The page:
The GSM-3 Programmable Gas Mixture takes up to three input gasses and produces user-defined mixtures using these gasses. Up to four different mix programs can be defined and stored at any one time. These mixtures are stored in non-volatile memory, so they don't have to be re-entered the next time the instrument is used. The GSM-3 uses high-accuracy mass flow controllers (MFC's) to set the flow for each gas channel. Each mixture is defined by a Total Flow, and the percent concentration of each gas in the mixture. The resulting flow for each gas, in ml/min, is computed and displayed on the LCD display. Any of the four stored mixture programs can be selected and run (or stopped) with a pushbutton press. Although the GSM-3 can be operated solely with the front-panel controls, it is most efficiently controlled by the supplied GSM-Comm software (see below).Because the GSM-3 is suitable for such a wide range of applications, we customize each unit with the most appropriate flow controllers for the intended application.
A powerful remote control software application is supplied with the GSM-3 Gas Mixer. This software runs on any version of Windows, and allows user-defined timed sequences to be created. These sequences automatically switch between any of the four pre-programmed mixtures at specified intervals. These sequences can run once and stop, or repeat indefinitely. This capability eliminates the need to manually switch gas mixtures to follow a particular experimental protocol. These timed sequences can be named, stored, and repeated as needed. Sequencer setup is shown in the image below. Each step in the sequence is programmed with a TIME (in seconds), and aFUNCTION selected from a drop-down menu (Mix 1, Mix 2, Mix 3, Mix 4, REPEAT, STOP, or NONE). The image below shows the main GSM-Comm screen. With the exception of the Sequencer (described above), the mixture parameters are defined exactly as they would be from the front panel controls of the GSM-3. Each mixture (MIX 1 - MIX 4) has a selected Gas, Total Flow and individual gas concentrations. Error checking and reporting prevents the user from attempting to set up an invalid mixture. Any set of programmed mixtures can be named, saved, and retrieved for later use.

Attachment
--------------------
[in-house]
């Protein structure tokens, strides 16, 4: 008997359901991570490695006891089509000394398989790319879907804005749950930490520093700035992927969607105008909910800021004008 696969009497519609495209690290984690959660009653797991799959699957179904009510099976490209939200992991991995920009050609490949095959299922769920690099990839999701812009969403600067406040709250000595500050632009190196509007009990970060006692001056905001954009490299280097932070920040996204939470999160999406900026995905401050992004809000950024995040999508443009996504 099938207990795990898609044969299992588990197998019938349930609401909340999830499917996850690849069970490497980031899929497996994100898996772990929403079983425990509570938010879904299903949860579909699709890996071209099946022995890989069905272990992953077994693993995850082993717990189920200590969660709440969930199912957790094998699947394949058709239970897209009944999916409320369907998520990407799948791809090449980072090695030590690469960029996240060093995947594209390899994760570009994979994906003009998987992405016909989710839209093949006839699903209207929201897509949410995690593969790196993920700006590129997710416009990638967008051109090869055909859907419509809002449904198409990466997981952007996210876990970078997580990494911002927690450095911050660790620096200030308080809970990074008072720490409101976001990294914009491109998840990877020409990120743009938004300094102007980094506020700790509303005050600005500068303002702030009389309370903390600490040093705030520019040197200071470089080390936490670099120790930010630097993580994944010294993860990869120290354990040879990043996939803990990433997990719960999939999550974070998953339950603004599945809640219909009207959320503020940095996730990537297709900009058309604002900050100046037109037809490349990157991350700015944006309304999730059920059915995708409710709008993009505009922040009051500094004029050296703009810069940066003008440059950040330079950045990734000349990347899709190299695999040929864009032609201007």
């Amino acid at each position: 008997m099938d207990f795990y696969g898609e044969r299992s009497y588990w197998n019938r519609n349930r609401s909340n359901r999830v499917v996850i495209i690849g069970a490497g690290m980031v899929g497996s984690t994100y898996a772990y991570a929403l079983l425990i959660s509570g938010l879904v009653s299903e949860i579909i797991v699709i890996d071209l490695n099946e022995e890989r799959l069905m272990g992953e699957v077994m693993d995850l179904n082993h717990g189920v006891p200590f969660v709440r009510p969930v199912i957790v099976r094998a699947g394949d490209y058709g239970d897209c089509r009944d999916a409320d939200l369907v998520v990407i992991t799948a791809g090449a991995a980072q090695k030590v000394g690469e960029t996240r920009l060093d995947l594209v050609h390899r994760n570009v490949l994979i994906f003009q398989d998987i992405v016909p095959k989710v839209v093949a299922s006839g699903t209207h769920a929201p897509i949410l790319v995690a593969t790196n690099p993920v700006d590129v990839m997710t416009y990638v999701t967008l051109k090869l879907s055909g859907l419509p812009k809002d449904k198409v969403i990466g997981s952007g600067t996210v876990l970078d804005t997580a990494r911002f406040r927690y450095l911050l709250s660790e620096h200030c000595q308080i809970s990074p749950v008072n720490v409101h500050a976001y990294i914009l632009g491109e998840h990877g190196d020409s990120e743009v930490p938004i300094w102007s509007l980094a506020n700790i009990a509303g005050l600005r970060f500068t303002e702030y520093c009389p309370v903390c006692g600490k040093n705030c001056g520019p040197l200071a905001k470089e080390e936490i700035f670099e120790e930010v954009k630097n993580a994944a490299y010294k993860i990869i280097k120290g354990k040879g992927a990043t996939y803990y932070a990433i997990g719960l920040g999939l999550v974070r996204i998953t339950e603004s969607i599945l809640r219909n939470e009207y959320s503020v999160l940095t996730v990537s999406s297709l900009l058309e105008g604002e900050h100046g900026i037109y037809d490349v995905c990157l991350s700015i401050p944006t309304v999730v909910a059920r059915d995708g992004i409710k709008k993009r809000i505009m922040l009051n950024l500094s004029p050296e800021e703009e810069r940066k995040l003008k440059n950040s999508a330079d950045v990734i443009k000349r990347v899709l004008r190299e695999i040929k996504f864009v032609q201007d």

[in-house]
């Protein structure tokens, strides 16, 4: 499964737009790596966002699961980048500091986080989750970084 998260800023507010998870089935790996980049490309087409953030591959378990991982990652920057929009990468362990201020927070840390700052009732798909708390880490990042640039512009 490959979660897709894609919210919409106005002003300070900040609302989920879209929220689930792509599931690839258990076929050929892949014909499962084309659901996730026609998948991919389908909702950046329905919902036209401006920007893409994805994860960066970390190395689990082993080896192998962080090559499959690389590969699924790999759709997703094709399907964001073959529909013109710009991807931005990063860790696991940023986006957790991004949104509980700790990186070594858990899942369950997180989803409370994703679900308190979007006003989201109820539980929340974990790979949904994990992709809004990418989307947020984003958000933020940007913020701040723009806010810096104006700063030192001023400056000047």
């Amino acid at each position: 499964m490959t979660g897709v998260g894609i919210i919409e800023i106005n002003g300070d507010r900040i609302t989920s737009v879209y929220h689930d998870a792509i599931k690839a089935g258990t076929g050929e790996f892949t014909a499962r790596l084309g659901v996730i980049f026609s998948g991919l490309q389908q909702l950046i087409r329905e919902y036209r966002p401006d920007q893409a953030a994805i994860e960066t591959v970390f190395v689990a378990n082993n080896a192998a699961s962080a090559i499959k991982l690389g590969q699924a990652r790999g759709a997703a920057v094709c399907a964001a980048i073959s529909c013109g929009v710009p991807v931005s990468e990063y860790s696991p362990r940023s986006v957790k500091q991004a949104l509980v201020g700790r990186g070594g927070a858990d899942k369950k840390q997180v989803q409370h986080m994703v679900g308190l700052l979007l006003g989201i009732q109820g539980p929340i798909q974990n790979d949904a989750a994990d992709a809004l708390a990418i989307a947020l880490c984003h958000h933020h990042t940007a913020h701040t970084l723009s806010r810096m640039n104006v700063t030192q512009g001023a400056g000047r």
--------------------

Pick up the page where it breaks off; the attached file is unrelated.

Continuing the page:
Most applications use one or two active gasses (eg. O2 or CO2) and a background gas (usually N2). This background, or Fill gas is selected by the user and is automatically computed to make up the balance of the gas mixture. For example, if the user sets the mixture to be 20.9% O2 and 5.0% CO2, the Fill gas will automatically be set to 74.1%. This insures that the mixture always equals 100%.